Candidates are always calling me to ask this question. It is an interesting one and the answer is not as simple as it would appear at first. Given the poor economy, especially in advertising, more often than not, candidates don’t really have a choice; rarely, these days, are there two offers. But the question is often asked directionally. Which way should someone who is out of work go?
I have seen desperately out of work people take the first thing that comes along, often at a smaller agency on an unknown or small piece of business. In the last several years I have seen excellent people make this choice, which is perfectly understandable – they need to support themselves and their families. Unfortunately, many of them end up out of work within a short time, either because their new job cannot afford them or because the smaller agency has gone out of business, or is close to it.
On the other hand, there is no guaranty of employment at a bigger agency either. These days, when clients cut their budgets even on a big brand, there is absolutely no certainty that the big agency will rotate even the best of people on to a new account.
Which brings us back to the question of which is better? The answer is that it depends. I have seen a vicious circle started in this economy. A person with a stellar career is laid off. After many months out of work, they take a job at someplace they may not have considered previously. Then that job falls apart. So they are forced to take another job at another place they may not have normally considered. Then, an opening occurs at a well known shop and the first question asked when they see this person’s résumé is, “They seem to be bouncing around a lot”. Or, “Their career appears to be on a downward spiral, why should we consider them?” It is a terrible Catch 22.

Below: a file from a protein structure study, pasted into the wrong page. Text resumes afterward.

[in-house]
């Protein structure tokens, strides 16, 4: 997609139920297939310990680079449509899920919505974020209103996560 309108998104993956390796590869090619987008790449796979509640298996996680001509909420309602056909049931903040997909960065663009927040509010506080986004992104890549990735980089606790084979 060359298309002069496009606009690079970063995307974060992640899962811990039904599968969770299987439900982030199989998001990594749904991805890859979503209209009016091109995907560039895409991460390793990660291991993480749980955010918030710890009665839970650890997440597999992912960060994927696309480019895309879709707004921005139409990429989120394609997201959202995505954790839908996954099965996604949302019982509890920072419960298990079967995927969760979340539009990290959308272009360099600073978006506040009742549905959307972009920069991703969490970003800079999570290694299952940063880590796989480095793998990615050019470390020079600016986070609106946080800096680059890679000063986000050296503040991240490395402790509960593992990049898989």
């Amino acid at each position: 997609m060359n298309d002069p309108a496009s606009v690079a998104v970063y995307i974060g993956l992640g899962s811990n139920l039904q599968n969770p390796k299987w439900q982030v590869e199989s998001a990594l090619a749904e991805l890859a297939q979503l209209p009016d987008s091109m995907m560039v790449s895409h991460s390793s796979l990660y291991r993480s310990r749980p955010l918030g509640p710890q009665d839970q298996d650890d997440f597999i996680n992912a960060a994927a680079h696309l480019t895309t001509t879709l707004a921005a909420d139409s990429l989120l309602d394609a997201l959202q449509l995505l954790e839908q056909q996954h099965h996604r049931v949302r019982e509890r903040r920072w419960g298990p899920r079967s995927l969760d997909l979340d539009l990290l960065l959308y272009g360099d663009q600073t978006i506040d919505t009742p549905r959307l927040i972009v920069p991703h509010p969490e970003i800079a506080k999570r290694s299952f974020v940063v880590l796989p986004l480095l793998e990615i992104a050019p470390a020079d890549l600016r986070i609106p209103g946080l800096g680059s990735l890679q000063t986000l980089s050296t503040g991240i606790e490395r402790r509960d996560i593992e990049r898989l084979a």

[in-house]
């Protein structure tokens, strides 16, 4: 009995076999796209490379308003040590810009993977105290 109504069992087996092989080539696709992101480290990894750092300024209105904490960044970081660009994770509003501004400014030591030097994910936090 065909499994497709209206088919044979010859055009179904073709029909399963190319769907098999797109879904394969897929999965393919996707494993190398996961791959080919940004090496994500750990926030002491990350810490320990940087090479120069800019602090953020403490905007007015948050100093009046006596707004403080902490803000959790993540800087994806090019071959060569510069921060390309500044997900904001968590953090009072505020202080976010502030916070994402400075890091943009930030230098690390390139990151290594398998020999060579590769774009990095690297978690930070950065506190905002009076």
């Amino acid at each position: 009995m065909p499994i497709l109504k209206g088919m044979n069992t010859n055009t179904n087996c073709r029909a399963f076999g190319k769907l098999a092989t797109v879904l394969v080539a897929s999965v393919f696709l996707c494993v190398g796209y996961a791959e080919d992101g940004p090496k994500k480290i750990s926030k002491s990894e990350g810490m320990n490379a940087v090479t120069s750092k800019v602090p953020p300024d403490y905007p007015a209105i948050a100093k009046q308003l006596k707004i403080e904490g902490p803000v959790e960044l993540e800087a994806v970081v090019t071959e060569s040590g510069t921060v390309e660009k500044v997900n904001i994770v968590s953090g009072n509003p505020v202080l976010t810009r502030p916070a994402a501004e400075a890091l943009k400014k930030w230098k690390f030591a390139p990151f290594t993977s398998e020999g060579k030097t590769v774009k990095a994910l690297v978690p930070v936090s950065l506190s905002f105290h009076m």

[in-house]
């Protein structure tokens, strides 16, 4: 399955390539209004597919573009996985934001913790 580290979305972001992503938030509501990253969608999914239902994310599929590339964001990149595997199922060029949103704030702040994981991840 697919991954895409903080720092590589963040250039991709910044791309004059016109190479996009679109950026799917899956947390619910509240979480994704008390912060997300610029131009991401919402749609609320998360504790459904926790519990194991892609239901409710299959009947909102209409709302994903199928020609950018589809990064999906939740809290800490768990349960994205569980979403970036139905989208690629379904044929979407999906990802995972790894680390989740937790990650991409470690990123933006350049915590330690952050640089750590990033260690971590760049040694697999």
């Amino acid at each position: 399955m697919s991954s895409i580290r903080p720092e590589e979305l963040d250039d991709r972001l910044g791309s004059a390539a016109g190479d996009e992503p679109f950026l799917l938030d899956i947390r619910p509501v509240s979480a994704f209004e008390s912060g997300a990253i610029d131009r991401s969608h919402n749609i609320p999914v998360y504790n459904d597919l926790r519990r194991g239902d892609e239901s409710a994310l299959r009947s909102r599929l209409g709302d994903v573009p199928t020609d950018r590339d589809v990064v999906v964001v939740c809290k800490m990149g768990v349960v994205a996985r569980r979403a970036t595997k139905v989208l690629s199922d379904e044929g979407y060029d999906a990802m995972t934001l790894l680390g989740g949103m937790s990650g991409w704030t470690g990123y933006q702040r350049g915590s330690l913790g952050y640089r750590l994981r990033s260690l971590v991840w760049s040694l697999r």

The answer to the question of evaluating a place and an offer is dependent on a lot of factors. First, it depends on a person’s ultimate career goals. Second, it depends on where one is in their career. And finally, it may depend on where one is in the job-hunting cycle.
It is hard to be objective about one’s own career. Often it takes a professional to look objectively at a résumé and to be able to tell a candidate what a move may mean to their future. Big agency people – the majority of the business – might immediately tell people that they are better off at another big agency no matter what the account. However, we all know that the big agencies have A, B and C teams. The B and C teams at some of the bigger shops are often dead end jobs and they rarely promote people off of them on to their A accounts.
At a smaller agency on a well known account there may be fabulous job satisfaction and the ability to grow into management. I know an account director who went to a smaller agency and who instantly hated the fact that they were no longer involved with issues of worldwide importance which they had at their previous big agency. But they soon discovered that they were able to influence and help their new, smaller clients in a way which actually could never happen at the previous big shop. Their job satisfaction actually increased significantly.
The bottom line is that there is no right or wrong choice. A career is like a roadmap. You have to pick a destination and then figure out the best route to get there. And that route is a very personal thing with lots of possible detours on their way. In one of my Ad Age columns, I wrote that a résumé has to make sense when you look at it. The moves should almost be self-explanatory. So the answer to the question of which is better – big shop second tier account or small shop, great account – depends on your own personal goals and aspirations and how it fits in to the direction you want to take your career.
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